Transcendental Physics: An Account of Experimental Investigations from the Scientific Treatises of Johann Carl Friedrich Zollner, Professor of Phys- ical Astronomy at the University of Leipsie. Translated from the German, with a Preface and Appendices, by Charles Carleton Massey. With Il- lustrations. Boston: Colby & Rich. Pp. 217. Price, $1.50.
There was considerable excitement a year or two since over the spiritualistic demonstrations at Leipsie, Germany, in which the professors took up the claims of Henry Slade, the eminent American "me- dium." Zollner was prominent in the in- quiry, and published his results, which ar- rested attention chiefly from the novelty of some of the doctrines which he connected with the experiments. lie published a book of views and results under the title of "Transcendental Physics," which was the third volume of a course of scientific criti- cism. The substance of that work is re- produced in the present translation, together with numerous well-executed illustrations of the appliances used and the operations performed.
The book is a contribution to spiritual- ism, and treats of a portion of the experi- ences of Mr. Slade in his great mission over the world to establish, by slate-manipula- tions, etc., the immortality of the human soul. Poor old senile Dr. Hare, when cap- tured by the Philadelphia spiritualist sev- eral years ago, undertook to prove that the soul is immortal by inventing a wooden spiritoscope for public exhibitions. Believ- ing that this great question has been left in doubt quite long enough, our enterprising spiritualistic friends have decided that it must be solved. And as speculation seems to have failed to settle it satisfactorily, they are bound to do it in the clearest and coai- pletest possible manner by experiment, so that the conclusion shall have the same validity that is conceded to strict scientific investigations. It would seem that Profes- sor ZoUner had got tired of being shut into the common field of natural law as a thea- tre of research, and was determined to break out and get into a larger and more promis- ing field. Hence he properly terms his new results " Transcendental Physics," that is, physics beyond the sphere of the senses. We doubt if the time has quite come for so ambitious an adventure. Old-fashioned physics is still in its infancy, though its growth is vigorous, its accomplishments already vast, and its legitimate promises boundless. After thousands of years of groping to find the true method' of arriv- ing at the truth of nature, that method has at last been found and abundantly verified as opening the right path of future inquiry. Yet the method has been really but just mastered, and we think it would be wise if our physicists could content themselves to pursue it humbly and faithfully for say the next thousand years. Nor does Profes- sor Zollner's experience encourage us in the least to qualify this recommendation; for it looks as if he had not yet served half his apprenticeship to the existing and well-at- tested method. The proneness to indulge in wayward fancies, in groundless conjec- tures, in imaginary explanations and insane speculations, has always been the great ob- stacle to sober and cautious science, and we think it is the great oflSce of science to discipline and subdue this tendency. But Professor Zollner has hardly yet learned the rudiments of his scientific lesson. Nature, as disclosed to the common intellect of man, is not sufficient for him. He scorns its limi- tations, and is bound to know what is out- side. So at the very opening of his book he imakes a grand transcendental somer- sault, and comes down Heaven save us! in the fourth dimension of space. Zollner is free, but we poor worms of the dust can not follow him. We have all we can pos- sibly do in three dimensions of space, and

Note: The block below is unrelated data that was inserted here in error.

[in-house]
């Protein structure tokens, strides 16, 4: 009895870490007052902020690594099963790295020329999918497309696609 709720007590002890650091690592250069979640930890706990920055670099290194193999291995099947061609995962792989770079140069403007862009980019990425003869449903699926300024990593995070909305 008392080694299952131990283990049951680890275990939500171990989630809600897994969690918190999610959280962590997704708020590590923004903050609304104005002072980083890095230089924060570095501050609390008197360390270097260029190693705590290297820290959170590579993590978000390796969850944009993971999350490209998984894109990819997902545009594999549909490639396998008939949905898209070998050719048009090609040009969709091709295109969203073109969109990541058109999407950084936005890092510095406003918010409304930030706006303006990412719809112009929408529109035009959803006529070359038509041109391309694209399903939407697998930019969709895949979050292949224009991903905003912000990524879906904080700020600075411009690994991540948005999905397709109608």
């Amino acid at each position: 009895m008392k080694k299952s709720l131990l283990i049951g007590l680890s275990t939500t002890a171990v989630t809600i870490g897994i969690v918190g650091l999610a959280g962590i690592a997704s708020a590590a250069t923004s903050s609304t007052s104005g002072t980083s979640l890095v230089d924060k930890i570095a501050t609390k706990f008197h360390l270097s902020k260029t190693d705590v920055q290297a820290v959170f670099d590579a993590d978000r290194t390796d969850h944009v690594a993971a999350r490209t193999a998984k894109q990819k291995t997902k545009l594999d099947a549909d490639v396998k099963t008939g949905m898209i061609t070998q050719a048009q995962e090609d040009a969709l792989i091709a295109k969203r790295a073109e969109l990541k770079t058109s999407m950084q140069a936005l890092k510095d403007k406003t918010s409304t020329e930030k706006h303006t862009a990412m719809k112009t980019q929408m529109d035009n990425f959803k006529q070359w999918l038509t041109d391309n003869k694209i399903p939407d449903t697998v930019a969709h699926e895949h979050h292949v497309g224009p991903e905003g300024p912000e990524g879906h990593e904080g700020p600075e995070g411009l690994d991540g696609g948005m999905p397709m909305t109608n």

it will be a considerable period before this is exhausted. Let those who are inclined buy the " Transcendental Physics," and fol- low its author if they can. Yankee enter- prise is proverbial, and there will no doubt be many who hold to the inspiring motto of the daring Sam Patch, that " some things can be done as well as others."
Consumption, and how to Prevent it. By Thomas J. Mays, M. D. New York: G. P. Putnam's Sons. 18Y9. Pp. 89. Price, $1.
This little monograph is aimed at the prevention of the most destructive of all diseases. It offers an explanation of the nature of consumption, and then takes up the various hygienic agencies which are po- tent to protect the system from its invasion. The author epitomizes his book as follows: "In summing up the considerations in the preceding pages, I think it appears conclu- sive that consumption, or the tendency to it which exists in many individuals, is essen- tially a premature dissipation of the force and matter of the body, and that improper food, bad air, deprivation of sunlight, poor clothing, want of physical exercise, disease, imperfect digestion, all accelerate this pro- cess of waste. Therefore, in all our efforts at prevention, the path of duty lies straight before us, and consists in conserving these two elements of the body by laying a good foundation in infancy, by preserving the or- gans of digestion, by eating an abundance of rich and nutritious food, such as fat, but- ter, meat, milk, eggs, etc., by breathing pure air, by living on dry soil, by wearing warm and comfortable clothing, by taking plenty of physical exercise, and by avoiding disease and injurious occupation."